The Secret Lives of 4, 5 and 6 Year Olds series is fooling nobody. The programme is essentially a better version of Big Brother, where the personalities are endearingly lacking in self-awareness, and you are not exposed to overwhelming waves of guilt for watching it. Set in a play school wired with copious amounts of microphones and cameras to monitor the everyday behaviour of a group of children bought together for a week to socialise, this programme is compulsive viewing.
Masquerading as a show centred around child development, the original documentary and six subsequent episodes invite Dr Sam Waas and Professor Paul Howard Jones, specialists in child psychology, to analyse the behaviour of the children. You get the feeling the only reason they are involved is to put a positive spin on the inevitable tyrannical behaviour displayed by some of the children, so that the aghast parents lending their children to the show do not have to address the reality that sometimes their little angel is monstrous.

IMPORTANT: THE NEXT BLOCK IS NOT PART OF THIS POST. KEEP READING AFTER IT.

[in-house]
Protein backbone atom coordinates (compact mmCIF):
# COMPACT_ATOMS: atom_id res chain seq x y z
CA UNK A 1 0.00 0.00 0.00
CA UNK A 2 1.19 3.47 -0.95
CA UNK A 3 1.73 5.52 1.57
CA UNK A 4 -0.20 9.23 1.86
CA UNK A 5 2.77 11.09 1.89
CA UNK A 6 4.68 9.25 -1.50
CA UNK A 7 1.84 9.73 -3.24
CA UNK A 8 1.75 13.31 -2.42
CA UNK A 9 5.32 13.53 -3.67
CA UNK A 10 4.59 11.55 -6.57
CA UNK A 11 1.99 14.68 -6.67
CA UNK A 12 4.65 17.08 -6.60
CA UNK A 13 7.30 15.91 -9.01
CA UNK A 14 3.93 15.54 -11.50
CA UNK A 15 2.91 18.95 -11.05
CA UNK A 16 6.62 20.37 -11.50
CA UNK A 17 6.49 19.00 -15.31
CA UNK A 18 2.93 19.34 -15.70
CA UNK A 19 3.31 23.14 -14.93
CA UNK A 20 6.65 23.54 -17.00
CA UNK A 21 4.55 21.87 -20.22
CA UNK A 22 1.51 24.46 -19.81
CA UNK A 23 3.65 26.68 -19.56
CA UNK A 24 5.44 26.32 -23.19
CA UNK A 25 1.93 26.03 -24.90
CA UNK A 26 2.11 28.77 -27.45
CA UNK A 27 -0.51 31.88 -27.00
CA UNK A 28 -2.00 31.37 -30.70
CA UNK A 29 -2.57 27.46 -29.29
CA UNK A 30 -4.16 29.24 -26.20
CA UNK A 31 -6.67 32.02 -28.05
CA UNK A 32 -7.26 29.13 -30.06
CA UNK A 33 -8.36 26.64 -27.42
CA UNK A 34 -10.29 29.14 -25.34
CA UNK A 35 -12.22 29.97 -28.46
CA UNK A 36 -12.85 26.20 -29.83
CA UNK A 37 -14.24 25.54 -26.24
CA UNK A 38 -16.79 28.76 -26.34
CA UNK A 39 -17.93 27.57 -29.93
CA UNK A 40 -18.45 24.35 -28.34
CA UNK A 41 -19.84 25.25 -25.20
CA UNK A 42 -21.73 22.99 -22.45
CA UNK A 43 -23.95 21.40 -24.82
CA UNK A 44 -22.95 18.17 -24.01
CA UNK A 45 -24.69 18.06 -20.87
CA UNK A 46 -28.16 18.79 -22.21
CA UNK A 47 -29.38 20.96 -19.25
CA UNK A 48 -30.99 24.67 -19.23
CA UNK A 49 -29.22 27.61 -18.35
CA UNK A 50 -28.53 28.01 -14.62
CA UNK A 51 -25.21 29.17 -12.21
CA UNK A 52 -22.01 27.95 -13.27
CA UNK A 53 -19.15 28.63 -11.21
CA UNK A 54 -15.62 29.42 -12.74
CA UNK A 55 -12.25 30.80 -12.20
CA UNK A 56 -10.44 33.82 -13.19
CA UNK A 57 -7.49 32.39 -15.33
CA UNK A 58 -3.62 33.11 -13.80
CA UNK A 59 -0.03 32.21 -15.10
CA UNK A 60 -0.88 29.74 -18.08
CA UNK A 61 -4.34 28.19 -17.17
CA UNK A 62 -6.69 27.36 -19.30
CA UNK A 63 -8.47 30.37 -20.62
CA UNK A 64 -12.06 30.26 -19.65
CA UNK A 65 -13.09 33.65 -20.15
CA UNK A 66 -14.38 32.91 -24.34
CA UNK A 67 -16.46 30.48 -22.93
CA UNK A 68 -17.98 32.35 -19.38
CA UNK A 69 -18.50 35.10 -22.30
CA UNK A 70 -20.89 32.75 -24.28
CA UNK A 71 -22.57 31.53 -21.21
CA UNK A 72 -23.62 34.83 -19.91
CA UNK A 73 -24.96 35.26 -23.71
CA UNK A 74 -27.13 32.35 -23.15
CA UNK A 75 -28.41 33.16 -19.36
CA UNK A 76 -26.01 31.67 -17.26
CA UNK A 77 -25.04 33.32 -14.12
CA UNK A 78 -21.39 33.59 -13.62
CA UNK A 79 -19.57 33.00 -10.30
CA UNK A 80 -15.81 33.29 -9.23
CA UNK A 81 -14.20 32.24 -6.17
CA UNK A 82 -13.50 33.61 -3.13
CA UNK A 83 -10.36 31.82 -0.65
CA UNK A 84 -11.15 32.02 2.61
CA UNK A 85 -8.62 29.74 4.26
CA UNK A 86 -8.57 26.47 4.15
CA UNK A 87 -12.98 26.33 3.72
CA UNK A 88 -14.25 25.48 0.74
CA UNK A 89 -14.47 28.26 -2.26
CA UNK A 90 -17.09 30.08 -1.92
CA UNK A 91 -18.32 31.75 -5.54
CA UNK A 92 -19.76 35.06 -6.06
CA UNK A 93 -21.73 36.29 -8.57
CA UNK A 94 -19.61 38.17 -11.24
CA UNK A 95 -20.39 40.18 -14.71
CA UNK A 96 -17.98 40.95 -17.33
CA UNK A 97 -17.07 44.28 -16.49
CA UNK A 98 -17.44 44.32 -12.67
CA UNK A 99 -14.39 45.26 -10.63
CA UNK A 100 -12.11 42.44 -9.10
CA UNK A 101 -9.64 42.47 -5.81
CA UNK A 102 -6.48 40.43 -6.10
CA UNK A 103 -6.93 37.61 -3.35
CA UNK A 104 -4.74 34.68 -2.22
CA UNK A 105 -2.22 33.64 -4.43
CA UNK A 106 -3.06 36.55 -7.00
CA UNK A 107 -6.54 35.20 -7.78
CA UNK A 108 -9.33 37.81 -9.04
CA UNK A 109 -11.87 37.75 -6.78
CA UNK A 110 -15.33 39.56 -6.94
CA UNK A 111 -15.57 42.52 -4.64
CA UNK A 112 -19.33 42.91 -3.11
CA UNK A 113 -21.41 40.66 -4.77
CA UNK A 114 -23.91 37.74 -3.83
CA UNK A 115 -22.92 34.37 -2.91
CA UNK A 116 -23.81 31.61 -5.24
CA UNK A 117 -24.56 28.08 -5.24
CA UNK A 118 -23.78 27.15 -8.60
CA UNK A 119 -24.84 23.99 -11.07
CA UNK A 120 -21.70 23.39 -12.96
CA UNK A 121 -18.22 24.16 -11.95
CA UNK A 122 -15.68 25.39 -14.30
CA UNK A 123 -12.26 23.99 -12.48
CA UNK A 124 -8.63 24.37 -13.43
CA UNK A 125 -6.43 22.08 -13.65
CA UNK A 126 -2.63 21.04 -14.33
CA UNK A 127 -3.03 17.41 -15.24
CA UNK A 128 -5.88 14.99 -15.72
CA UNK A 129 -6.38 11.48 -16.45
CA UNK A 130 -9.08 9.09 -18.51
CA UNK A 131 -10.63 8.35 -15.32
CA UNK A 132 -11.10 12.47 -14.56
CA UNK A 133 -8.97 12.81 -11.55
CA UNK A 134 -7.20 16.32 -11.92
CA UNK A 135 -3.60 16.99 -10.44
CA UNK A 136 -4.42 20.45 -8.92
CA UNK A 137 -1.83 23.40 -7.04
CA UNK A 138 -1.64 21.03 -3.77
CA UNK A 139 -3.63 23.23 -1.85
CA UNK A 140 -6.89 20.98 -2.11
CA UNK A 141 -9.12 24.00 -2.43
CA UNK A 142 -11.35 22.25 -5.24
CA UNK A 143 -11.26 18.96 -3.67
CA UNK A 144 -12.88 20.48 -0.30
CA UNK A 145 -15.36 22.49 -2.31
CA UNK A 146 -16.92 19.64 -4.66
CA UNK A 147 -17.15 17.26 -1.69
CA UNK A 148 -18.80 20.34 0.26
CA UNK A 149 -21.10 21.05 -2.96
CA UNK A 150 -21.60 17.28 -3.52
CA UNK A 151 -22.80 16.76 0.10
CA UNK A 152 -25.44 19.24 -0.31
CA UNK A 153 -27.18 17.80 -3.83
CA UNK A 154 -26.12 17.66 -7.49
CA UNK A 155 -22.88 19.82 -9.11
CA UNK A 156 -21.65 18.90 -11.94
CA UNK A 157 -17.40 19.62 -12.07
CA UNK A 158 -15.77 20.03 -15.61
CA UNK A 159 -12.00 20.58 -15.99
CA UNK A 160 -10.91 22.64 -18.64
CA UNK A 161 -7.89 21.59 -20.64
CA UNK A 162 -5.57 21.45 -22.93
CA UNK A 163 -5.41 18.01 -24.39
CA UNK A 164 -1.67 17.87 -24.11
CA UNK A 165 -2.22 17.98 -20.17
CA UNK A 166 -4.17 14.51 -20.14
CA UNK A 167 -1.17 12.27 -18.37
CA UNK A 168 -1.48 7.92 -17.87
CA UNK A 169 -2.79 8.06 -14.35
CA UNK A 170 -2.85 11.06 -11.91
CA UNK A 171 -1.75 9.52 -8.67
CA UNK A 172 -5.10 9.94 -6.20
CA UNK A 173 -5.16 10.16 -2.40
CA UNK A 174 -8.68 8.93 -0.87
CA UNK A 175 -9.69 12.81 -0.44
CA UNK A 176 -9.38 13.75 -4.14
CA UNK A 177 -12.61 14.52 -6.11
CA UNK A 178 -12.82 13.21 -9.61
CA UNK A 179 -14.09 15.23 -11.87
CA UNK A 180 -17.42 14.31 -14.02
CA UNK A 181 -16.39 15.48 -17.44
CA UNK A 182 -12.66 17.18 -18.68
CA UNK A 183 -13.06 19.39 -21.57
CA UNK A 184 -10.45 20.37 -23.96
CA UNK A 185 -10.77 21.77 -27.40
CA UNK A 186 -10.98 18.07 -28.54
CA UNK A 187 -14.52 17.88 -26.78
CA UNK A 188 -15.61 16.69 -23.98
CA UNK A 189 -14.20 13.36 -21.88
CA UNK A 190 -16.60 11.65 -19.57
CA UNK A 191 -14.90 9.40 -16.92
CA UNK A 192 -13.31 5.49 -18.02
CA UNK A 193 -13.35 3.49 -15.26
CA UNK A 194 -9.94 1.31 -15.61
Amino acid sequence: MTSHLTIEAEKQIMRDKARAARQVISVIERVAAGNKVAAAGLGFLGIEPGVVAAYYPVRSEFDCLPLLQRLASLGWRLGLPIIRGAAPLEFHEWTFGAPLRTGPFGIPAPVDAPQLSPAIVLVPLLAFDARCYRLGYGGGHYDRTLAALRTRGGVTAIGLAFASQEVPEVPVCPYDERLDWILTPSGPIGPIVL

As the four year olds struggle to come to grips with empathy, the five year olds are far more concerned by group dynamics and their position within the hierarchy.
The six year olds are noticeably more comfortable socially, and as a result are not nearly as entertaining, producing the weakest programmes of the series. To counter the slightly voyeuristic tendency that threatens to creep into a programme of this nature, teachers Kate and Simon represent a comforting omniscient force that ensures that when the tempestuous hubbub of play comes to blows it is kindness, not brute force, that rules supreme.
The Secret Lives of 4, 5 and 6 Year Olds is addictive viewing simply because the events that occur in the play centre ultimately act as a microcosm of our adult lives outside. Whether it is dealing with conflict (Skyla’s tip for dealing with bullies: “Just bite him”) or discovering the complexity of romantic relationships (Jessica, frustrated with her imaginary boyfriend: “Stop ringing me Richard, you’re not the dad. I don’t love you anymore, I hate you now. Ok, see you later.”), you cannot help but watch in glorious anticipation for the next dramatic twist in the turbulent Secret Lives of 4, 5 and 6 Year Olds.